The down payment presents the biggest obstacle to homeownership for most buyers, especially first-time buyers and those in lower income brackets. Fortunately for those people, lenders have become more willing to underwrite mortgages with small down payments.
Continue Reading Below
Most mortgage lenders require a cash down payment of 5%, 10% or 20% of the sale price. Some lenders have zero-down mortgage programs. If you can put down more than your lender requires, say 25% to 30%, your lender may be willing to overlook credit blemishes, approve your loan without verifying your income or both. If you come up short on the down payment, with less than 20% of the buying price, before your loan is approved you may have to obtain private mortgage insurance, or PMI, to protect the lender.
You can often lower your mortgage payment or afford a more expensive house by putting more money down.
Lowdown on down payments
Say you make $40,000 a year. Your maximum monthly mortgage payment (28% of gross income) would be $933. Assuming your total monthly debt is no more than $1,200 (36% of gross income), the bigger the down payment, the more expensive the house you can buy.
Say the monthly mortgage payment of $933 has an interest rate of 7.5%. In a 30-year fixed-rate mortgage, that monthly payment covers a total principal of $133,435.45. With 10% down, that mortgage would cover a house worth $148,262. With 20% down, the house price would be $166,794.
Say you want to keep the monthly payment to $1,060. How large a mortgage can you get? The charts below consider the key factors of interest rates, down payment amount and the length of mortgage term.
You may now want to turn to the Bankrate.com calculator How much house can you afford? to calculate your down payment. If you are selling a home, you can apply the equity as a down payment on the new house. Note: You need to include an estimate of closing costs in buying the property (plus selling costs if you're also selling a house). Closing costs are generally 3% to 5% of the sale price.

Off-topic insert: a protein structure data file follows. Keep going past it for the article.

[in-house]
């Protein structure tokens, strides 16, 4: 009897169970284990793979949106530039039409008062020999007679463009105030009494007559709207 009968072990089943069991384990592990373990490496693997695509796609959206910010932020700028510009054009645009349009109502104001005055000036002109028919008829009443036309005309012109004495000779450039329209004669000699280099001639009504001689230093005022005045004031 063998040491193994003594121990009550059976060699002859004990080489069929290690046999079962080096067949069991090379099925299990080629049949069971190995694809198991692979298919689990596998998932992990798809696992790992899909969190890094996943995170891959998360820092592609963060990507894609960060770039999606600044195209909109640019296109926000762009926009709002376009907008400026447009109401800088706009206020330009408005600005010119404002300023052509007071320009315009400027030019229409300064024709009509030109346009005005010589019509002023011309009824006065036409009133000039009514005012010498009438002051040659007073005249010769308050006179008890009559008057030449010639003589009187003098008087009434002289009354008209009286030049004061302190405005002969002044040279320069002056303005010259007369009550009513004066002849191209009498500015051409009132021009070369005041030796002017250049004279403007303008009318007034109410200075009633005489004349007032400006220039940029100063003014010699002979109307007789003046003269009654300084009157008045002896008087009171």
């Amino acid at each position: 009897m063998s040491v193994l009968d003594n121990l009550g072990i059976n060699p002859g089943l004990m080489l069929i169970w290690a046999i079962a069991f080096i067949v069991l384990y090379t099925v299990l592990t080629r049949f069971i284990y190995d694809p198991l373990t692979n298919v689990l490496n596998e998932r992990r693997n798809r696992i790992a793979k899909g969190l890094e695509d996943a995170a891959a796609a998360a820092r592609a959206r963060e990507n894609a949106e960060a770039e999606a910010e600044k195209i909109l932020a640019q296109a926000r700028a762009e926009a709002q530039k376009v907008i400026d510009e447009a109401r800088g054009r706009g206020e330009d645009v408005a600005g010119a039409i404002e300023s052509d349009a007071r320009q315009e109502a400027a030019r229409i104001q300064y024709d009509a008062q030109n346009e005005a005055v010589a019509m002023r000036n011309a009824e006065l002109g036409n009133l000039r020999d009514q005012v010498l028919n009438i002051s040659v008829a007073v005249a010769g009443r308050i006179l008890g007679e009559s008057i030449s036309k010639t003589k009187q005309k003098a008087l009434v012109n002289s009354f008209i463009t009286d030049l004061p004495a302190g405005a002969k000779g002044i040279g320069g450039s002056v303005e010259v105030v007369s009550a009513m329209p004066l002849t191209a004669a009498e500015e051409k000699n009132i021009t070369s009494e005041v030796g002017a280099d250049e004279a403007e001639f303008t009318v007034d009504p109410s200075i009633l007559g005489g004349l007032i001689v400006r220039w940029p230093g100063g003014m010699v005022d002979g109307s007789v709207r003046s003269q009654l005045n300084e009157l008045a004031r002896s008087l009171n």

Now that you've calculated what your down payment will be, here are some tips to help you meet your goal:
- Have your down payment ready at least 60 days before you apply for a mortgage loan.
- Start saving now and forgo other expensive cash buys, such as a new car or vacation trip.
- Borrow your shortfall from the equity in your 401(k) retirement plan. You will be charged prime rate with possibly a small margin added on, but you'll meet your down payment goal and you can repay your retirement fund through your payroll deduction plan.
- Borrow from family members and pay them back monthly. Before lenders will factor the amount into the loan, they may require you and your family members to sign a "gift letter" indicating that both parties consider this a gift.
If you still come up short on the down payment, don't despair. There are special mortgages and first-time homebuyer programs to help you buy your dream home.
Continue Reading Below